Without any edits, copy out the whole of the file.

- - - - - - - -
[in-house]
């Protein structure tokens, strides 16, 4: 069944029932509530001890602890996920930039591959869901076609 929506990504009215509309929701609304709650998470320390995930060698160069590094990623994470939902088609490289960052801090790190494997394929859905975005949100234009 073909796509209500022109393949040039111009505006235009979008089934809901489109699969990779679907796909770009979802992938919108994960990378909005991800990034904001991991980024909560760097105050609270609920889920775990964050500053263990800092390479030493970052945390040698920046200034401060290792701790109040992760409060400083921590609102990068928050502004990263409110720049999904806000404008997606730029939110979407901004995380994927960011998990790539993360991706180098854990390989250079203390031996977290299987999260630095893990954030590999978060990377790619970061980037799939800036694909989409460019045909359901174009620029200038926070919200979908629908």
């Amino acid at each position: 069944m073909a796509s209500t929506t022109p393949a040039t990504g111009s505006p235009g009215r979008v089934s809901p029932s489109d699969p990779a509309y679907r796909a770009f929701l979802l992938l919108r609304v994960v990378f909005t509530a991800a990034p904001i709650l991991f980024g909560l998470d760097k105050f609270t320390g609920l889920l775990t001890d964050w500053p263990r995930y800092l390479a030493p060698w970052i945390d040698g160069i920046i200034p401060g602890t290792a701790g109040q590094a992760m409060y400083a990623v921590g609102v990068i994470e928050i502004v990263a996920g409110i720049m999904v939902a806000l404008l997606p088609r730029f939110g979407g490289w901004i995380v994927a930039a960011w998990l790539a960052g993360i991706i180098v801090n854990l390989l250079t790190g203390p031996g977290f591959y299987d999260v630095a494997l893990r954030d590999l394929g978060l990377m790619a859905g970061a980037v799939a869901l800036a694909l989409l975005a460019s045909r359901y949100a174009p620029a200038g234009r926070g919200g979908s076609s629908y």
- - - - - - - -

[in-house]
């Protein structure tokens, strides 16, 4: 069944029932509530001890602890996920930039591959869901076609 929506990504009215509309929701609304709650998470320390995930060698160069590094990623994470939902088609490289960052801090790190494997394929859905975005949100234009 073909796509209500022109393949040039111009505006235009979008089934809901489109699969990779679907796909770009979802992938919108994960990378909005991800990034904001991991980024909560760097105050609270609920889920775990964050500053263990800092390479030493970052945390040698920046200034401060290792701790109040992760409060400083921590609102990068928050502004990263409110720049999904806000404008997606730029939110979407901004995380994927960011998990790539993360991706180098854990390989250079203390031996977290299987999260630095893990954030590999978060990377790619970061980037799939800036694909989409460019045909359901174009620029200038926070919200979908629908």
């Amino acid at each position: 069944m073909a796509s209500t929506t022109p393949a040039t990504g111009s505006p235009g009215r979008v089934s809901p029932s489109d699969p990779a509309y679907r796909a770009f929701l979802l992938l919108r609304v994960v990378f909005t509530a991800a990034p904001i709650l991991f980024g909560l998470d760097k105050f609270t320390g609920l889920l775990t001890d964050w500053p263990r995930y800092l390479a030493p060698w970052i945390d040698g160069i920046i200034p401060g602890t290792a701790g109040q590094a992760m409060y400083a990623v921590g609102v990068i994470e928050i502004v990263a996920g409110i720049m999904v939902a806000l404008l997606p088609r730029f939110g979407g490289w901004i995380v994927a930039a960011w998990l790539a960052g993360i991706i180098v801090n854990l390989l250079t790190g203390p031996g977290f591959y299987d999260v630095a494997l893990r954030d590999l394929g978060l990377m790619a859905g970061a980037v799939a869901l800036a694909l989409l975005a460019s045909r359901y949100a174009p620029a200038g234009r926070g919200g979908s076609s629908y």